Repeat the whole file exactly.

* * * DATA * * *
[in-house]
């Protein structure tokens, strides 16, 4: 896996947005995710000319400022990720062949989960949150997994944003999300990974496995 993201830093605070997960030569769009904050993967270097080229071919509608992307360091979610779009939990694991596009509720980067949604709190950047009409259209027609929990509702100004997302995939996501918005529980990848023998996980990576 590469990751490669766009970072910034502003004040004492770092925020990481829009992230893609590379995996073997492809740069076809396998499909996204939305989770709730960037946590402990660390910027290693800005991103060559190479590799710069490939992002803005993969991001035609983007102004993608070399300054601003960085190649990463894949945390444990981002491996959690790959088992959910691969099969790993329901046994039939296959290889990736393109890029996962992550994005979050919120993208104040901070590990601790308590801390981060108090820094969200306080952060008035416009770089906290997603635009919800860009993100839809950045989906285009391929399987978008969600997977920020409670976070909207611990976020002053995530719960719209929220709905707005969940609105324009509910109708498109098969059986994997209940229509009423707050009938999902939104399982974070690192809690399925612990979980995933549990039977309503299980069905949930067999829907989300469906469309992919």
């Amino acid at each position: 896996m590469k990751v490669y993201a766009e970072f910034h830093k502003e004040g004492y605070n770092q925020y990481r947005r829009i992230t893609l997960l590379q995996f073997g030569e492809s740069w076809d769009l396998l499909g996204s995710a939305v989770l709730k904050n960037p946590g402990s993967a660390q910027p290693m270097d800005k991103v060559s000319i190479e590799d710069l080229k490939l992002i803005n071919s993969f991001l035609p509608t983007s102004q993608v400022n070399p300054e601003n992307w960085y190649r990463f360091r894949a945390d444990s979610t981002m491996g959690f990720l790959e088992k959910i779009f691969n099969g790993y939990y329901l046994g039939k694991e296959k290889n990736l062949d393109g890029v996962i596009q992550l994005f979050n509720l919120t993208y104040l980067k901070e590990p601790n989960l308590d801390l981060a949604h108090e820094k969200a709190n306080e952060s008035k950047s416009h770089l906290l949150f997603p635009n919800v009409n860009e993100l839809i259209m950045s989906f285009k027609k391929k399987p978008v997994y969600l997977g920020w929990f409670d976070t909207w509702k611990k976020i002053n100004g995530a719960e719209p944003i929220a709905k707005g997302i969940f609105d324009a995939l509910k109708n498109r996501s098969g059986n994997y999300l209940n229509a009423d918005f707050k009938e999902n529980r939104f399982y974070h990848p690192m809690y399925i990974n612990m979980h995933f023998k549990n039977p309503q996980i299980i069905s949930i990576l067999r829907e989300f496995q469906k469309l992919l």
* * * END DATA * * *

[in-house]
């Protein structure tokens, strides 16, 4: 896996947005995710000319400022990720062949989960949150997994944003999300990974496995 993201830093605070997960030569769009904050993967270097080229071919509608992307360091979610779009939990694991596009509720980067949604709190950047009409259209027609929990509702100004997302995939996501918005529980990848023998996980990576 590469990751490669766009970072910034502003004040004492770092925020990481829009992230893609590379995996073997492809740069076809396998499909996204939305989770709730960037946590402990660390910027290693800005991103060559190479590799710069490939992002803005993969991001035609983007102004993608070399300054601003960085190649990463894949945390444990981002491996959690790959088992959910691969099969790993329901046994039939296959290889990736393109890029996962992550994005979050919120993208104040901070590990601790308590801390981060108090820094969200306080952060008035416009770089906290997603635009919800860009993100839809950045989906285009391929399987978008969600997977920020409670976070909207611990976020002053995530719960719209929220709905707005969940609105324009509910109708498109098969059986994997209940229509009423707050009938999902939104399982974070690192809690399925612990979980995933549990039977309503299980069905949930067999829907989300469906469309992919």
């Amino acid at each position: 896996m590469k990751v490669y993201a766009e970072f910034h830093k502003e004040g004492y605070n770092q925020y990481r947005r829009i992230t893609l997960l590379q995996f073997g030569e492809s740069w076809d769009l396998l499909g996204s995710a939305v989770l709730k904050n960037p946590g402990s993967a660390q910027p290693m270097d800005k991103v060559s000319i190479e590799d710069l080229k490939l992002i803005n071919s993969f991001l035609p509608t983007s102004q993608v400022n070399p300054e601003n992307w960085y190649r990463f360091r894949a945390d444990s979610t981002m491996g959690f990720l790959e088992k959910i779009f691969n099969g790993y939990y329901l046994g039939k694991e296959k290889n990736l062949d393109g890029v996962i596009q992550l994005f979050n509720l919120t993208y104040l980067k901070e590990p601790n989960l308590d801390l981060a949604h108090e820094k969200a709190n306080e952060s008035k950047s416009h770089l906290l949150f997603p635009n919800v009409n860009e993100l839809i259209m950045s989906f285009k027609k391929k399987p978008v997994y969600l997977g920020w929990f409670d976070t909207w509702k611990k976020i002053n100004g995530a719960e719209p944003i929220a709905k707005g997302i969940f609105d324009a995939l509910k109708n498109r996501s098969g059986n994997y999300l209940n229509a009423d918005f707050k009938e999902n529980r939104f399982y974070h990848p690192m809690y399925i990974n612990m979980h995933f023998k549990n039977p309503q996980i299980i069905s949930i990576l067999r829907e989300f496995q469906k469309l992919l």